• The battle: Mention two different hypothesis about a phenomenon and how you are going to put them to trial? What is the outcome and why?
  • The journey:  Tell the broad overview of what you are investigating and lead the audience to look at detailed elements in point forms.
  • The detective/the hunt:  Tell an intriguing phenomenon, and explain what would be the cause of it. Make assumption to YES/NO possible cause of the phenomenon and explain briefly. Whatever the case may be, it is necessary to continue the research
  • The big surprise: Mention what people have always believed in a phenomenon, and explain the surprising news/ any fruitful results/ new discovery/ surprising new theory.
2. Creative but informative headline
Come out with a short, creative headline which attracts the audience’s attention. Keep it short but informative. Recommendable in one line or two.
3. Include teaser, temptation, or questions in the lead
Think of a lead in the story following the headline. Describe it in 30- 40 words (about 2 -3 lines), usually ask a question or appoint a teaser or temptation sentence, but no conclusion and no aim in this short paragraph.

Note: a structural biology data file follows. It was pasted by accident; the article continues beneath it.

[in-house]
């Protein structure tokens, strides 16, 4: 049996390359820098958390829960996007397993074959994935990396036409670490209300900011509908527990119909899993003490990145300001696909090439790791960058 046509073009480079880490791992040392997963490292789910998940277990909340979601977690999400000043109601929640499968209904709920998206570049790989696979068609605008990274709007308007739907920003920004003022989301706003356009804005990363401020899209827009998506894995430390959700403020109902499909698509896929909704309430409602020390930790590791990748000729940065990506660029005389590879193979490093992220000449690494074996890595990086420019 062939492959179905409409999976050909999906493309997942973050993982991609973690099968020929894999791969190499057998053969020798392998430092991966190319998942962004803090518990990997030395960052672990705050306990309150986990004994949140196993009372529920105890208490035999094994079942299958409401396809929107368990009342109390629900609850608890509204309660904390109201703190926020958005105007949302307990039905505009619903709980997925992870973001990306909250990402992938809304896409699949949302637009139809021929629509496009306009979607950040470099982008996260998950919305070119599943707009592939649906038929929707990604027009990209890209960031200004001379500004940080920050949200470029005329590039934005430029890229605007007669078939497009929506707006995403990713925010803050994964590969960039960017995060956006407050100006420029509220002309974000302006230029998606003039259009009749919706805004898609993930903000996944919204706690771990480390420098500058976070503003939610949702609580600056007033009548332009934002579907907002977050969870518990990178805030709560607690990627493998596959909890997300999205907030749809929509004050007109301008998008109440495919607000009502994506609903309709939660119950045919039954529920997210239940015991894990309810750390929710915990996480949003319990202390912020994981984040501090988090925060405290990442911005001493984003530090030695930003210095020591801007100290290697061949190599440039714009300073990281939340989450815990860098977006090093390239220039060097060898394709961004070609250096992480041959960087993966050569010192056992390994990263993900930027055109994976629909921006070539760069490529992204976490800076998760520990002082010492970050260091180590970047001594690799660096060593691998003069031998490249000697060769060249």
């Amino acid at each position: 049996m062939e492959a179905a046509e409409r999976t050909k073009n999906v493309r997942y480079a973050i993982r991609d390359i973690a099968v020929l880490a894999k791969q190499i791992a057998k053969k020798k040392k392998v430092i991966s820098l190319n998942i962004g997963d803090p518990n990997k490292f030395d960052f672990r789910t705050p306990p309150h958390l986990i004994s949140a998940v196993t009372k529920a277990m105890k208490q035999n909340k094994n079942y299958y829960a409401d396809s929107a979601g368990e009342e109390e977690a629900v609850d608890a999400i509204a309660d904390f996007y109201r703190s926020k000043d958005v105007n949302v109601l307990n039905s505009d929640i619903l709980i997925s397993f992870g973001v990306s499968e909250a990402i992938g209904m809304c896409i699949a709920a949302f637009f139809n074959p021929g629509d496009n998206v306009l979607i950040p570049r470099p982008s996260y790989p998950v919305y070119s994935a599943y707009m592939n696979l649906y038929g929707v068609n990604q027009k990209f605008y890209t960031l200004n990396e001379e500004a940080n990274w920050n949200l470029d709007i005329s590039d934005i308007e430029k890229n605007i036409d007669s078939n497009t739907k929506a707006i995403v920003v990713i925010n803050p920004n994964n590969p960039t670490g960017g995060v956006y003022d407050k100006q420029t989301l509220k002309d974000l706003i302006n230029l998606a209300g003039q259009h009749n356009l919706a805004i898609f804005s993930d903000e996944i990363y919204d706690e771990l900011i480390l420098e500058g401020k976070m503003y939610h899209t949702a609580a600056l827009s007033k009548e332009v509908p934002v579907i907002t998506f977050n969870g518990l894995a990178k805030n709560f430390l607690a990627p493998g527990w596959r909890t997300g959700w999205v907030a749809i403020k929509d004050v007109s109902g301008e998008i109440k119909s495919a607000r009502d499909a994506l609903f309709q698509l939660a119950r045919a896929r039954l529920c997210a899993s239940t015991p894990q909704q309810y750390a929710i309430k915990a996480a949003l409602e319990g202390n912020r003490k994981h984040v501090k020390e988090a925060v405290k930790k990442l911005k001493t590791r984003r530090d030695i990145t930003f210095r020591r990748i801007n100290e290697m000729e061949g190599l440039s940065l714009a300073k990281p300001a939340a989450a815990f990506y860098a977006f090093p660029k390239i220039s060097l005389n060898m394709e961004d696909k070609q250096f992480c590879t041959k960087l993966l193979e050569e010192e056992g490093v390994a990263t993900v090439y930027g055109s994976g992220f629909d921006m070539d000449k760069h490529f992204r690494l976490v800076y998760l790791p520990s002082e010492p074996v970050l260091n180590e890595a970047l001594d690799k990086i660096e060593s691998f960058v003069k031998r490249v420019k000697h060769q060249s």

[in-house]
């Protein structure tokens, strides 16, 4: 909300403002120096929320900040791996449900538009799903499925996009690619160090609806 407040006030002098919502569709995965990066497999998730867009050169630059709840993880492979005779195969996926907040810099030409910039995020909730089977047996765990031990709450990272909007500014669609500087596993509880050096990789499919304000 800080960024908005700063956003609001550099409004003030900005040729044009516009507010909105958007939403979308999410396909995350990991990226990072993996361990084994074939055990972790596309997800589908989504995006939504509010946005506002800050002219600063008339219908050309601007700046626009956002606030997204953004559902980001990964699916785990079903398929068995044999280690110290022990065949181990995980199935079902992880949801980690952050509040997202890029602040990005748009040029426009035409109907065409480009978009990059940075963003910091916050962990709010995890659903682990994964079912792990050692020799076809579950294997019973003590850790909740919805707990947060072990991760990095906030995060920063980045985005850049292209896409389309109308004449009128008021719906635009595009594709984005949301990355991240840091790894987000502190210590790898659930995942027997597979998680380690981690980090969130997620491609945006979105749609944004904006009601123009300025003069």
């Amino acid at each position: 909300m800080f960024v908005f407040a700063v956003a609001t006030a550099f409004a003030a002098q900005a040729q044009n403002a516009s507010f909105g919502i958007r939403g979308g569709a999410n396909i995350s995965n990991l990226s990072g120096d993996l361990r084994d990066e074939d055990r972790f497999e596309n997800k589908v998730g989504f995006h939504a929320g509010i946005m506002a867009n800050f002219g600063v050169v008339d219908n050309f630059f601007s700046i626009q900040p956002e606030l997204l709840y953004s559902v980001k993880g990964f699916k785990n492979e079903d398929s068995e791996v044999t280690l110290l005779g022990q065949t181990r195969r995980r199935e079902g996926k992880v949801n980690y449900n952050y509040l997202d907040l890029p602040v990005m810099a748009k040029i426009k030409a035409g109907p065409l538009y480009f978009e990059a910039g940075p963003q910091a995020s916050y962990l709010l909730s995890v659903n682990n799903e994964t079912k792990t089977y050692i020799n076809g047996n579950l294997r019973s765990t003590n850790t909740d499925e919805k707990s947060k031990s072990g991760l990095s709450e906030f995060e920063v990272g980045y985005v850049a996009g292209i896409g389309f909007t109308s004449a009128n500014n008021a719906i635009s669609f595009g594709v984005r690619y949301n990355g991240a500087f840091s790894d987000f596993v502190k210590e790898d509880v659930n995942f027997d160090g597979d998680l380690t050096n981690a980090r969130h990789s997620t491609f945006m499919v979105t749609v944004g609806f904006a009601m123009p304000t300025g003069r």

4. Check other structural elements 
Follow the right structure in ascending order.
  • Headline
  • Lead
  • Intro (The actual start of a story, why? why now?)
  • Content grouping (arrange information in a logical sequence in different paragraphs ( about 50- 100 words)
  • Subheads
  • Include sidebars and boxes ( can be used to distract readers for another storyline, link with the main story, make it attractive and independent)
  • Illustrations (Illustrate interest or information, do not present graphs or tables)
  • Streamers ( Use figure as text as short stimulation, stress your opinion)
  • Kicker ( Finish last text with quotes? or claims from famous and influential characters?)
5. Follow 10 writing rules in content writing:
  • Keep the target audience in the flow of your story
  • Use examples to explain your story
  • Use active voice instead of passive voice
  • Be clear and precise
  • Repeat the key message
  • Keep layout easy, clear & attractive
  • Linking paragraphs with hedging words
  • Convey only 1 message per paragraph
  • Use stories/anecdotes
  • KISS (Keep it short and simple)

6. Vary choice of word